Tuesday, March 29, 2011

Economics Week: Inside Job Movie Review

Last week I watched the movie Inside Job, somewhat on accident. (My sister and her friend rented it not knowing it was a documentary.) The information conveyed is astonishing. I suppose if I read enough news I would know everything in the movie, but I do not read everything and thus do not really know the extent of the 2008-2010 economic disaster. This movie was enlightening.

In short, and really the basics of the entire crisis boil down to a few simple points:
  • Everybody was in on it, economist professors, stock brokers, corporate giants, lending companies, politicians, rating agencies, and the Securities and Exchange Commission.
  • Everyone who was in a position of power during the crisis is either still in the same position of power or in a different well paying or powerful position, none are in jail or destitute.
For example, the merger between Citicorp and Travelers in 1998 was illegal due to a law passed by congress in 1933. Hopefully 1933 rings a bell as a year when the government was taking active steps to ensure that a depression would not happen again in the United States. Repealing those laws seems ridiculous. We are not smarter than they were in 1933. Changing laws that they set up to prevent a depression having seen a rather bad one is a ridiculous thing to do.

Moody's and Standard and Poor's are two rating agencies. In other words they rate mutual funds and bonds among other investment funds so that little investors like you and I can make more informed decisions about the risk of a particular investment. For example, mortgage X taken by two people who both have credit scores over 800 would have a much better rating than mortgage Y taken by one person with a credit score under 700. Mortgage Y would be referred to as sub-prime debt because there is a large risk of the debtor defaulting and not being able to pay. Of course in real life these things are bundled and split and rearranged so that it is not as simple as buying a share of a specific person's mortgage. Also, people with worse credit typically have to pay higher interest rates because there is a higher risk of them not being able to pay the loan.

Consider the fact that Fund X was composed of many mortgage X loans earning 5% interest. Fund Y was composed of many mortgage Y loans earning 12% interest. As a small time investor all that you see on the basic information page about any investment is the rating given by Standard and Poor's and Moody's and the price growth rate. AAA is the highest rating followed by fewer As and Bs. If you are saving for your retirement, and retirement is less than ten or twenty years away, you do not want to be taking risks with your money thus investing primarily in AAA funds is a wise decision. What happened was that the rating agencies were giving both Fund X and Fund Y type funds AAA ratings. So naturally hundreds of thousands of people invested in Fund Y because it had a higher interest rate for the same rating. When the debtors to Fund Y were no longer able to pay their mortgages the investors in Fund Y lost nearly everything. Additionally the debtors to Fund Y lost their house. The banks and investment houses that brokered (sold) Fund Y lost out on commissions and had to lay thousands of people off. So investors in Fund Y, debtors to Fund Y, and former brokers for Fund Y quit spending money, because they didn't have as much money. That affects everyone. When I don't go out for coffee Saturday morning, that's $5 that my local coffee shop will not make. If everyone does that the shop goes out of business and half a dozen people lose their jobs. In a paragraph that was the mortgage crisis.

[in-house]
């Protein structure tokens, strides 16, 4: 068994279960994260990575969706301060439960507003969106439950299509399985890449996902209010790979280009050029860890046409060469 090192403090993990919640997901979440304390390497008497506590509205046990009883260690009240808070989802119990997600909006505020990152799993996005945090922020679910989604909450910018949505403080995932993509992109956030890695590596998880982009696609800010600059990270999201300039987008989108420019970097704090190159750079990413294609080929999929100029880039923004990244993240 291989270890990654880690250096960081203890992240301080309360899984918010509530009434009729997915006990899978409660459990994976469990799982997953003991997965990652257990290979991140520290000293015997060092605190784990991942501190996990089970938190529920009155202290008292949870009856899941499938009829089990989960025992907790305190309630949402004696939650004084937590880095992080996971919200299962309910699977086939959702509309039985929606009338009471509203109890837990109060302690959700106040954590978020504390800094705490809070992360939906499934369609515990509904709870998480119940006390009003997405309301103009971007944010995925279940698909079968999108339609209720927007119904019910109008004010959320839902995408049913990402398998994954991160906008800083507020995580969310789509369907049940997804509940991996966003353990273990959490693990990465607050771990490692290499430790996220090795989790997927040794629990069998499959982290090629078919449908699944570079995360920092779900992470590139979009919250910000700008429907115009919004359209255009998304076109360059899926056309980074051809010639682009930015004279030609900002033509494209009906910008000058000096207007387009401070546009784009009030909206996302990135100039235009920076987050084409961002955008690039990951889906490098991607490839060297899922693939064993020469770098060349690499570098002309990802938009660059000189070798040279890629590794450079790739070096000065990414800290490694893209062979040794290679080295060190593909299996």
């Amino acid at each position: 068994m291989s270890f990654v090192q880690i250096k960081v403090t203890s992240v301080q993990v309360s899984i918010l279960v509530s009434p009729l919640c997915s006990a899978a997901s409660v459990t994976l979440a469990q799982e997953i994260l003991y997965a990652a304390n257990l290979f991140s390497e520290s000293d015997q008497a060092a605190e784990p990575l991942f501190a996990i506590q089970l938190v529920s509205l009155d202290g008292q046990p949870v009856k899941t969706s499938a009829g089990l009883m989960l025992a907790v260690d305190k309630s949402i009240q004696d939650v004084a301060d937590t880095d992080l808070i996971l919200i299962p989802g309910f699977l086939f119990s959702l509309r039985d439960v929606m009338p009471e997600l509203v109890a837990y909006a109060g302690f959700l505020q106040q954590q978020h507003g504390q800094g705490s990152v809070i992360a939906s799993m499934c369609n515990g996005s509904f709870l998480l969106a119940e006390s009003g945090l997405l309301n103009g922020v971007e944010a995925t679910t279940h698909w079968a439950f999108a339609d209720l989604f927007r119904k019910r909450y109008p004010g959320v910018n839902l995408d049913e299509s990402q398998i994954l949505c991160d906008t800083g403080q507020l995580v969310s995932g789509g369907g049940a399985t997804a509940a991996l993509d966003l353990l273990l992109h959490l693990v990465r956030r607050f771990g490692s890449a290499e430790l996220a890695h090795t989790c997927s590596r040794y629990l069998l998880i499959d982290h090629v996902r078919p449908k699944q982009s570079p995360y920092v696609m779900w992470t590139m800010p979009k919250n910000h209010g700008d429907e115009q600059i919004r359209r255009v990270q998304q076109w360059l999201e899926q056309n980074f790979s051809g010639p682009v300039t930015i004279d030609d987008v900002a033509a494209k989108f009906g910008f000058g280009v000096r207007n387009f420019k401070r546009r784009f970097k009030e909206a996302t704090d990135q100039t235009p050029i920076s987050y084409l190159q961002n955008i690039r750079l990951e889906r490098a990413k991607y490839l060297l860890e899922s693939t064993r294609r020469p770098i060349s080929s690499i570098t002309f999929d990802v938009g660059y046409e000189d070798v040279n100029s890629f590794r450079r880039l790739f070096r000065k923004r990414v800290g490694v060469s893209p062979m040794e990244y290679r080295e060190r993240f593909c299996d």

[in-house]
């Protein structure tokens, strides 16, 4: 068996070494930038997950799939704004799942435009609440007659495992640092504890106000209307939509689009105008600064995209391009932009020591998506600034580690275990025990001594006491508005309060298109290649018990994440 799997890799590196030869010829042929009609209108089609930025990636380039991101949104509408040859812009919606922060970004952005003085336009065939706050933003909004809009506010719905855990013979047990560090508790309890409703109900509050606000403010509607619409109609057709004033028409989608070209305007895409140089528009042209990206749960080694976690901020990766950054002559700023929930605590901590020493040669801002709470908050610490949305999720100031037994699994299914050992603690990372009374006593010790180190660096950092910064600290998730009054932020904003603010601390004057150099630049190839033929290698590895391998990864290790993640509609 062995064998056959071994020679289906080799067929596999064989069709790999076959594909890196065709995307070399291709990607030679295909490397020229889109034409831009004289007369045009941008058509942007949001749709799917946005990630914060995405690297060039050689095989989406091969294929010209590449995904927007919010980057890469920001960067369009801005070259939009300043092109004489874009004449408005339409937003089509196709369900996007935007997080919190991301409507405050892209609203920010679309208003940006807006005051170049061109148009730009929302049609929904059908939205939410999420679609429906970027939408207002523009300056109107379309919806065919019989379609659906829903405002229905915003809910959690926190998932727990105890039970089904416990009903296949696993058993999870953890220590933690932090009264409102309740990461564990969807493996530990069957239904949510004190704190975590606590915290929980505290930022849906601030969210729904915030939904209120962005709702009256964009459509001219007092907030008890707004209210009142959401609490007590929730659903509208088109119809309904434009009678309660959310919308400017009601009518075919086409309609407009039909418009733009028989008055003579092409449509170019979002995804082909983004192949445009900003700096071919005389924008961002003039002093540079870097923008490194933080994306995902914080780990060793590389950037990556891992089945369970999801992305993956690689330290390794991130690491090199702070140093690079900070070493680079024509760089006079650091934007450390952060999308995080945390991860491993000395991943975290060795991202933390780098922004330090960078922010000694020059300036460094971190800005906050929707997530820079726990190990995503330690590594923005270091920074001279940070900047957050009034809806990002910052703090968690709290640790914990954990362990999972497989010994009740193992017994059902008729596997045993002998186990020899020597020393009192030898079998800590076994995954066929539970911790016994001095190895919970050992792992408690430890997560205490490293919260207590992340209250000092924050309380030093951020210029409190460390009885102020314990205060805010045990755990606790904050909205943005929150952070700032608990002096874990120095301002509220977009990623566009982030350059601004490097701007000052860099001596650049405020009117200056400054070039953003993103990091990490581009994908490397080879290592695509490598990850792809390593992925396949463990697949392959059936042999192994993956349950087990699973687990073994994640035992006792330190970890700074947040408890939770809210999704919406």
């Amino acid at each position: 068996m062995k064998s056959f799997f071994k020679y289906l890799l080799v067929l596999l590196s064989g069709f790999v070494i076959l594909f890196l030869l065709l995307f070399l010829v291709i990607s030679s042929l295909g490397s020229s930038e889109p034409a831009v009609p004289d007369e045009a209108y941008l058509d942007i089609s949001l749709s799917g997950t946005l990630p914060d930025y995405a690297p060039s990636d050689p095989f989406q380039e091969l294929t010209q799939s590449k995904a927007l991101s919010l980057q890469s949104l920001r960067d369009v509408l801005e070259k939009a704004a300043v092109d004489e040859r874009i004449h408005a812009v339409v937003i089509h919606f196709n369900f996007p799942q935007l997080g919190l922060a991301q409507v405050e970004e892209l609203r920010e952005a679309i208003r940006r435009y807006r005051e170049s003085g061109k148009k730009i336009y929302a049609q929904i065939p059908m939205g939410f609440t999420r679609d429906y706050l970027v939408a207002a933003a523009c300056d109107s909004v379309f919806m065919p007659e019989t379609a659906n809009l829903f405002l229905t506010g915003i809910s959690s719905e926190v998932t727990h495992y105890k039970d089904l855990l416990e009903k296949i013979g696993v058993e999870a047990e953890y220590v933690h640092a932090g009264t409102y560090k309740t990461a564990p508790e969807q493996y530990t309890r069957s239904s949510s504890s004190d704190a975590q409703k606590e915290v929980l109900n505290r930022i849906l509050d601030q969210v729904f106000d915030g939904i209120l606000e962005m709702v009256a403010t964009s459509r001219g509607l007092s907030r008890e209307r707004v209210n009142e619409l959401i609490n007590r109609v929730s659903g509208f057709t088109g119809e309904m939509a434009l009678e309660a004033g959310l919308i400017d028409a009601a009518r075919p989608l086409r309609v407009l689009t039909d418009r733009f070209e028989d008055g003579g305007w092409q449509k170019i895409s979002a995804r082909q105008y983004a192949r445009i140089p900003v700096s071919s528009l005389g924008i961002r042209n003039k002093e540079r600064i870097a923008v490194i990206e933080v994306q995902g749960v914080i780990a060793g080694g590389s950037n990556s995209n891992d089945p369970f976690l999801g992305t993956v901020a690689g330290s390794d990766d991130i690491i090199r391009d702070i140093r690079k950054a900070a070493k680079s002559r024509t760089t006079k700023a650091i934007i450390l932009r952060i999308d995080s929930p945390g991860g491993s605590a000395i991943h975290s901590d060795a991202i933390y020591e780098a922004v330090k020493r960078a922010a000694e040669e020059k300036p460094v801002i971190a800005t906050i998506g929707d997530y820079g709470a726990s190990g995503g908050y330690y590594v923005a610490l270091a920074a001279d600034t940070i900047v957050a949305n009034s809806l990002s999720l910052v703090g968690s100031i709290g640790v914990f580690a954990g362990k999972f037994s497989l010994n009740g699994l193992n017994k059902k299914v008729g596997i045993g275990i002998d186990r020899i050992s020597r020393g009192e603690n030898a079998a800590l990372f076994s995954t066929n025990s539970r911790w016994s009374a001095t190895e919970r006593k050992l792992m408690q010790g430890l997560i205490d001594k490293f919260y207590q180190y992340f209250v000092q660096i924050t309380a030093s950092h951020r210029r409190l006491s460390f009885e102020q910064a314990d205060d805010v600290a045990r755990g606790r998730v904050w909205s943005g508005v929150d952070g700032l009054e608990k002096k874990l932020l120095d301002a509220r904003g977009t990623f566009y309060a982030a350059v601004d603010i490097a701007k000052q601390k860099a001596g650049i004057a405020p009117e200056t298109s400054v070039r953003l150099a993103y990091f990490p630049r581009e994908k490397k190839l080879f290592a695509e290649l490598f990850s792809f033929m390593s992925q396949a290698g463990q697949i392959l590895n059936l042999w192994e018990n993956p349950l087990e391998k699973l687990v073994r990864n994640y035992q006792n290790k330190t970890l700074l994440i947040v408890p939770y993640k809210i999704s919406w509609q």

Why did people with mortgage Y loans even get loans in the first place if they were such a credit risk? There is a quote by George Bush from 2002 in the movie that explains that. Additionally, lenders and real estate agents are paid on commission for houses at sale, not monthly at payment of mortgage. Secondly, lenders do not own the mortgage, that is owned by large publicly traded banks and funds, like Fund Y. Thus it is better for real estate agents to sell a house and lenders to grant a mortgage to someone who probably can't pay because both of their immediate commissions is high.

In short, the movie is well worth your time and $1.05 from Redbox. I will go into more detail about other aspects of the crisis in the next few days during: Economics Week!

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